One of the points of advantage and value claimed for'this invention is itscheapness of construction as compared especially with the turned-down hub, there being no expensive or elaborate handwork required to produce the hub and the manner of connecting the parts being especially simple, though very effective. Thus, referring to Figs. 1 and 2, we see the ends of tube A formed with a series of projections 4 and recesses or notches 5, alternately, and in this instance about equal in sizethat is, the projection 4 has about the same areaas the recess 5; but I do not mean to be thus limited in the proportions of either, and they may be varied in size at either or both ends of the hub and in both tube and sleeve without departing from the spirit of the invention. The projections 4 engage in recesses 6 between the projections 7 on the sleeves B and C, while the projections 7 engage in like manner between the projections 4 in recesses 5 in the ends of tube A.
Now, referring to Figs. 5 and 6, it will be seen how these engagements are made and how it occurs that when the construction is completed the sleeves B and O are as securely fastened to tube A and C, and the union therewith is practically as perfect in every essential particular as if it were an integral part with said tube. Thus in forming the sleeves B and O the projections 7- are bent inward at right angles about midway of their length, the depth of the right-angled portion, however, being carefully limited to the gage or thickness of the stock in tube A, thereby bringing said projections or teeth flush with the inside surface of said tube, as seen at a,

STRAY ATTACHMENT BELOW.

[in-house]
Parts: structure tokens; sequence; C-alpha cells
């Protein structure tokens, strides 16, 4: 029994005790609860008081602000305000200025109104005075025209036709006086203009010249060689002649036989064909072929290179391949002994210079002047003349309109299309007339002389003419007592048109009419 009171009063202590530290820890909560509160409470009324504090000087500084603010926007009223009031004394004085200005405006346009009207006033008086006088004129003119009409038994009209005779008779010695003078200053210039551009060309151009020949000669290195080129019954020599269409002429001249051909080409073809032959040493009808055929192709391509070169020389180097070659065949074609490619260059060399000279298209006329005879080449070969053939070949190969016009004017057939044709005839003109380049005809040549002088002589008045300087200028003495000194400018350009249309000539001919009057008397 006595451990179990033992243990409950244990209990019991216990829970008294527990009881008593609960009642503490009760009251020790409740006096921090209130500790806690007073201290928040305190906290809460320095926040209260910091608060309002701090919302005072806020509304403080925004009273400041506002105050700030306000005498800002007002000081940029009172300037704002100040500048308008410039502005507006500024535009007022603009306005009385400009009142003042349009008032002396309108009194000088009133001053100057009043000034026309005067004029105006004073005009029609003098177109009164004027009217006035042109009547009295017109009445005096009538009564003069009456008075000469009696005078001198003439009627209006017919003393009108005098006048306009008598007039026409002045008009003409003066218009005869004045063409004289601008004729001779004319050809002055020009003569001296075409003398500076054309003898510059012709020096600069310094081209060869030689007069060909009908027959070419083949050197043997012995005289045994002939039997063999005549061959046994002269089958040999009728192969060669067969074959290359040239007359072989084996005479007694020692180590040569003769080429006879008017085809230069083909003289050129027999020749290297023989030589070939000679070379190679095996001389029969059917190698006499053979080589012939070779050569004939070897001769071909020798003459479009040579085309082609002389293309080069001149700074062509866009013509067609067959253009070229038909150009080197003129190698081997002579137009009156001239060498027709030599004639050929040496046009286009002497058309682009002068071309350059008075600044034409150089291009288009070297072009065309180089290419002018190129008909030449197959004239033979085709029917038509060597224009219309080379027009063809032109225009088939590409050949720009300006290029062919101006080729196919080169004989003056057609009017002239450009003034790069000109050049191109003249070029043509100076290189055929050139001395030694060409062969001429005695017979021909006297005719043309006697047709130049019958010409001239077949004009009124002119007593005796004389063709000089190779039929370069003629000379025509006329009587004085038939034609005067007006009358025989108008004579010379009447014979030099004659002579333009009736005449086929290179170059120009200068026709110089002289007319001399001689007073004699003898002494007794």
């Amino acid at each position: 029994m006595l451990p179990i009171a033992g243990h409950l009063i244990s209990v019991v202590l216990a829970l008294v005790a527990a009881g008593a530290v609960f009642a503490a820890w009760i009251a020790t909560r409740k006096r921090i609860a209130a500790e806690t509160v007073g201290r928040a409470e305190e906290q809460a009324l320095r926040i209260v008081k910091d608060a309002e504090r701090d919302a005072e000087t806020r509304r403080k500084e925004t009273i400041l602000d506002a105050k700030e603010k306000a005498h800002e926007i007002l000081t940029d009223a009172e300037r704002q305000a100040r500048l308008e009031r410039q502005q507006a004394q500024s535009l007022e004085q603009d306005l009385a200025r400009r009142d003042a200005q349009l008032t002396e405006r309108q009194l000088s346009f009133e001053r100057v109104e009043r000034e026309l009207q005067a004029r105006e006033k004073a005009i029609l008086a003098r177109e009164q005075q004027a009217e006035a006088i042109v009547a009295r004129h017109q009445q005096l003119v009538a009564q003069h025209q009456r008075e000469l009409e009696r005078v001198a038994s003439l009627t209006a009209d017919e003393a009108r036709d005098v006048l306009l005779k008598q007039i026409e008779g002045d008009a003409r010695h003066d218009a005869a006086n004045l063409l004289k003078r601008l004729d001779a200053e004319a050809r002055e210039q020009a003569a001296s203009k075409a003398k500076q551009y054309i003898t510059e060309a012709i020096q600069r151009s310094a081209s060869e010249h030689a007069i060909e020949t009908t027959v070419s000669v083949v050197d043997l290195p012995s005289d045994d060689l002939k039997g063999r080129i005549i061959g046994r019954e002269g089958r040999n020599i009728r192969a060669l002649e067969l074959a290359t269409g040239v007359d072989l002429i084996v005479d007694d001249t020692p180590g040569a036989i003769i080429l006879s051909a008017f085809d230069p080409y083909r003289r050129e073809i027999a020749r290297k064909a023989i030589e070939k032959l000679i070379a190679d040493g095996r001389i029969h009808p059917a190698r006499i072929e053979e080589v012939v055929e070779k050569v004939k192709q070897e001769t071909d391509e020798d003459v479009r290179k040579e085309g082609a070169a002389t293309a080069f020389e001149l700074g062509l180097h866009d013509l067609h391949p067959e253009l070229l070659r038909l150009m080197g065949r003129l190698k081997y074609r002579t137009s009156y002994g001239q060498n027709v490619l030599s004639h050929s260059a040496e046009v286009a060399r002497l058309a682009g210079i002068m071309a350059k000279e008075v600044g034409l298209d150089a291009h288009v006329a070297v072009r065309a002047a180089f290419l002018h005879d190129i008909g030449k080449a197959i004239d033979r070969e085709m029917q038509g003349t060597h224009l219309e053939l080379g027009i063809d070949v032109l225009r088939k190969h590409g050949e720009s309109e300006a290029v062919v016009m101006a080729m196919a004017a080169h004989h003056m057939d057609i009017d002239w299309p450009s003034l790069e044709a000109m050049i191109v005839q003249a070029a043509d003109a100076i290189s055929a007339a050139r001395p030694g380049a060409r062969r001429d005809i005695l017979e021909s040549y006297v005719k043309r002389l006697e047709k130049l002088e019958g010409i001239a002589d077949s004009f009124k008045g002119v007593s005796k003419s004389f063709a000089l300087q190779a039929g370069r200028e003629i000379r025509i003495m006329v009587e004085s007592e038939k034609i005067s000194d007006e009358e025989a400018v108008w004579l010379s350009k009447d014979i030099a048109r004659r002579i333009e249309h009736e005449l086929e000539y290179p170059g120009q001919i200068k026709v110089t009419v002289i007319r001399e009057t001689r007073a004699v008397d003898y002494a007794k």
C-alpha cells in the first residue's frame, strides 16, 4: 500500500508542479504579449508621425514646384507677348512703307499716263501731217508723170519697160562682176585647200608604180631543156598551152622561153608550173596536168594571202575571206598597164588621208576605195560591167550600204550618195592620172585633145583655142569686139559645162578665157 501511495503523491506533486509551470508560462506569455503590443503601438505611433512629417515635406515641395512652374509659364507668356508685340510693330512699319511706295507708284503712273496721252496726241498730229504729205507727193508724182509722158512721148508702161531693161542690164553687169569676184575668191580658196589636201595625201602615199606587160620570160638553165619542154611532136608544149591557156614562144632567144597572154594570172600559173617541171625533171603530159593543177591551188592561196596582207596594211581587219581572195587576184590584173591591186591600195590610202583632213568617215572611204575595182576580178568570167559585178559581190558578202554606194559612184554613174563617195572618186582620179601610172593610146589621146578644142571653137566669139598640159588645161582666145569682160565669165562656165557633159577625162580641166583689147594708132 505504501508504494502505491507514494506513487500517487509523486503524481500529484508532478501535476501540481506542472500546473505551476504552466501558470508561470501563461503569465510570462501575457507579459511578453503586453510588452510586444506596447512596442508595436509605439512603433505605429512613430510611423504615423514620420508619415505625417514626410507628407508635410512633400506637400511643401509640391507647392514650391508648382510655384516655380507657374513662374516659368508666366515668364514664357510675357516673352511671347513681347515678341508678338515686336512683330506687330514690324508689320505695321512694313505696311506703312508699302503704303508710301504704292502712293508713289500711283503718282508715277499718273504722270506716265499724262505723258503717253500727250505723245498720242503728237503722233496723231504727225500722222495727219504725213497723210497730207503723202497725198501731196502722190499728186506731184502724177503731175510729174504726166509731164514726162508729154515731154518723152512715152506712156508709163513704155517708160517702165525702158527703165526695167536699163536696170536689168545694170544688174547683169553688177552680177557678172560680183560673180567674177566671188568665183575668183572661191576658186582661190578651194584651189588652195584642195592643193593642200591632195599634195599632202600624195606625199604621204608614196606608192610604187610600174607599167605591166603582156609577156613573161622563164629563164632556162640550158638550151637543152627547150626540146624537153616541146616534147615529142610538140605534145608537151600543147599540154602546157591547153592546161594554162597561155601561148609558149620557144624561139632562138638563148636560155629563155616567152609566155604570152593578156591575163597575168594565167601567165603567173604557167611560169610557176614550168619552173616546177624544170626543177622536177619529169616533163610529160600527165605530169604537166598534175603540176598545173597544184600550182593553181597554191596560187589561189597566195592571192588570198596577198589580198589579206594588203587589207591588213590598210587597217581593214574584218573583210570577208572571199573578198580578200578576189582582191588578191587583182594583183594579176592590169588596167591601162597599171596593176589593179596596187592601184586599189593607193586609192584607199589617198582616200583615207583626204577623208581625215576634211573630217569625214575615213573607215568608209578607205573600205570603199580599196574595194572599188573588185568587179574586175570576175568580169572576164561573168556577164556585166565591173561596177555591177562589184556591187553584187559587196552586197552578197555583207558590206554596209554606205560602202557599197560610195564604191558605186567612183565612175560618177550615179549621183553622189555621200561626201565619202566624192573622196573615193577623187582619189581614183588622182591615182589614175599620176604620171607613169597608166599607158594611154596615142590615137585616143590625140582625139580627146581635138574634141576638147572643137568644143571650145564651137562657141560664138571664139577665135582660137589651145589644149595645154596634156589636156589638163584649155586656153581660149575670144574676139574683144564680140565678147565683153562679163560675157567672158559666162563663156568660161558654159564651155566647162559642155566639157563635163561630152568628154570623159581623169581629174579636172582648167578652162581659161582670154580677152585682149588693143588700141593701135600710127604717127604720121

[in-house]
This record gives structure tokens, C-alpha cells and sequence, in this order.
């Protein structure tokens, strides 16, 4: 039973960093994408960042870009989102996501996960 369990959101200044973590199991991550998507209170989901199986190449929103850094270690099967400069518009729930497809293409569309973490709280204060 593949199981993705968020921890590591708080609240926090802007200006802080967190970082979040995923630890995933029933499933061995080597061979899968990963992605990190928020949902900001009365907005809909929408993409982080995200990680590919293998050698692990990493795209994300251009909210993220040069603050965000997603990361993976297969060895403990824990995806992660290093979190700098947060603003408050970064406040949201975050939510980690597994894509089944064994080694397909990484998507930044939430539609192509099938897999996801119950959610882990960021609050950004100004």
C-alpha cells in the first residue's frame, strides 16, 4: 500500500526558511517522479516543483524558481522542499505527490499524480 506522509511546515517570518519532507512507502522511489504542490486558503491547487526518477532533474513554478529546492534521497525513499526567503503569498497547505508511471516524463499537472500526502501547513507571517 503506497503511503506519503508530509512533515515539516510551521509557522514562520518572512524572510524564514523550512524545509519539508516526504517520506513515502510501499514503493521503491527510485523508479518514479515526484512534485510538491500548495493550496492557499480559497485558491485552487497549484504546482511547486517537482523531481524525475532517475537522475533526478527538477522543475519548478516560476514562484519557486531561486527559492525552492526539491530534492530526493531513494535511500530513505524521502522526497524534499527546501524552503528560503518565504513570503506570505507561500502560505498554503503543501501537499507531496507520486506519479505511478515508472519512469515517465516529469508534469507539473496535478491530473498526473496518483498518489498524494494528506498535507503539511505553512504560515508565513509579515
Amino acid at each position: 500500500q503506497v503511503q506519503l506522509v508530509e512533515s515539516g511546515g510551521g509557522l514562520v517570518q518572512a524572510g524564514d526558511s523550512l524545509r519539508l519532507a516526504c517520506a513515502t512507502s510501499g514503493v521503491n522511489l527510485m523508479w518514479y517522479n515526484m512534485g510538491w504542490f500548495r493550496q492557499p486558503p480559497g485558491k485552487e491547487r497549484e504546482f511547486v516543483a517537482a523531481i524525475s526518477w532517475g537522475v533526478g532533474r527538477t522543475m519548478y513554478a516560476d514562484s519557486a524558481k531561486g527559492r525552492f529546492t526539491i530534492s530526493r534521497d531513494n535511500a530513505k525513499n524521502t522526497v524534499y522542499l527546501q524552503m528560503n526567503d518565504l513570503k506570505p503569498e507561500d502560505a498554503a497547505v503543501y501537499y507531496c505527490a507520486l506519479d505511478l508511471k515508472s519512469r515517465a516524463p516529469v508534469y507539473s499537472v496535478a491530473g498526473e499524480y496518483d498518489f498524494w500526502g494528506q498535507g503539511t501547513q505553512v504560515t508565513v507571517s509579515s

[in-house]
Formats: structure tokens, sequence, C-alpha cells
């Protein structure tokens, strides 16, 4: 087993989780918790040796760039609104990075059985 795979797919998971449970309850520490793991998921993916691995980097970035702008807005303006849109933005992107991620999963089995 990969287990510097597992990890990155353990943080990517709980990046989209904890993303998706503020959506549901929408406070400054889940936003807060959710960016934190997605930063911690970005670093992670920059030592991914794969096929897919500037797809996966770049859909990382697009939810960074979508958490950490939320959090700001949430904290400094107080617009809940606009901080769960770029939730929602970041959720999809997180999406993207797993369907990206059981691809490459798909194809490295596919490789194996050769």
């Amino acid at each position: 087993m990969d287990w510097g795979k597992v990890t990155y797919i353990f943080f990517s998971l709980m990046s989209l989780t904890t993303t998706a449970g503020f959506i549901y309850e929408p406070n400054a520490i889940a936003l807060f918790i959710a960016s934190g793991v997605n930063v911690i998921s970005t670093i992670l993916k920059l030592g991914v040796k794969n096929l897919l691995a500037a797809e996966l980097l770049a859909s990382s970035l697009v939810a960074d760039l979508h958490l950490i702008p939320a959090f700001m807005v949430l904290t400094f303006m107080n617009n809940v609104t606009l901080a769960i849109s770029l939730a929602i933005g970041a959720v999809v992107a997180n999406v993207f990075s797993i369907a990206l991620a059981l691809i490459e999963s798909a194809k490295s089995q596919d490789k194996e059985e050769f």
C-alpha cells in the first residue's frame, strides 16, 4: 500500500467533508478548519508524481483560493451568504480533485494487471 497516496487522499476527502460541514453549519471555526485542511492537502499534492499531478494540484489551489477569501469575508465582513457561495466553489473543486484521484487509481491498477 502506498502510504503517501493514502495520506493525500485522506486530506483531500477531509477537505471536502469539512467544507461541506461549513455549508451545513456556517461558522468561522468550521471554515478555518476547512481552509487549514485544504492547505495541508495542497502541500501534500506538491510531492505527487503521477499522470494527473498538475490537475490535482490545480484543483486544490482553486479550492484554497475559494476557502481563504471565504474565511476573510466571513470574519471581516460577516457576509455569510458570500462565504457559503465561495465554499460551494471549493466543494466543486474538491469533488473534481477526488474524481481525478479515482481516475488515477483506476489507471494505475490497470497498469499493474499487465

Fig. 5. Then the same construction exactly is given to projections t, which are bent outward in like manner at right angles and engage flush with the circular exterior of tube A, as seen at 0, Figs. 5 and 6. The said projections at and 7 also fit closely and interlock laterally, and thus the sleeves B and C are permanently and firmly locked together. The product of this union is as essentially one as if it were made in a single piece, and has all the strength and utility and possesses all the advantages of the best hubs known, with the special and distinguishing advantage of extreme lightness, not found in the turned-up hubs, and the further advantage of cheapness, as before described.
hat I claim as new, and desire to secure by Letters Patent, is-
1. In a tubular wheel-hub for bicycles and the like, a tube forming the body of the hub having outward projections, and the flanged sleeve over said tube having inward projections flush therewith 011 the end of said tube interlocked with the said outward projections, substantially as described.
2. The hub described consisting essentially of a tube with a series of right-an gled projec tions at each end, and open recesses between said projections, in combination with sleeves interlocked with said projections, substantially as described.
3. A wheel-hub consisting of a plain tube provided with outward projections at its ends and recesses between said projections, in combination with flanged sleeves on the ends of said tube having recesses and inward projections to match the recesses and outward projections of the said tube and interlocked therewith, substantially as described.
4. In a wheel-hub, a plain tube and a sleeve fitted closely on said tube, said parts each having interlocking projections at right angles to the axis of the tube and flush with the inside of said tube, and the outside of said sleeve, respectively, substantially as described.
lVitness my hand to the foregoing specification this 13th day of J uly, 1896.
NEFF E. PARISH.
II. '1. FISHER, R. B. Mosnn.
|Citing Patent||Filing date||Publication date||Applicant||Title|
|US5829844 *||Oct 3, 1995||Nov 3, 1998||Union Gesellschaft Fur Metallndustrie Mbh||Wheel hub assembly and method of manufacturing the same|
|US6018869 *||Oct 1, 1997||Feb 1, 2000||Union Gesellschaft Fur Metallndustrie Mbh||Method of manufacturing a wheel hub assembly|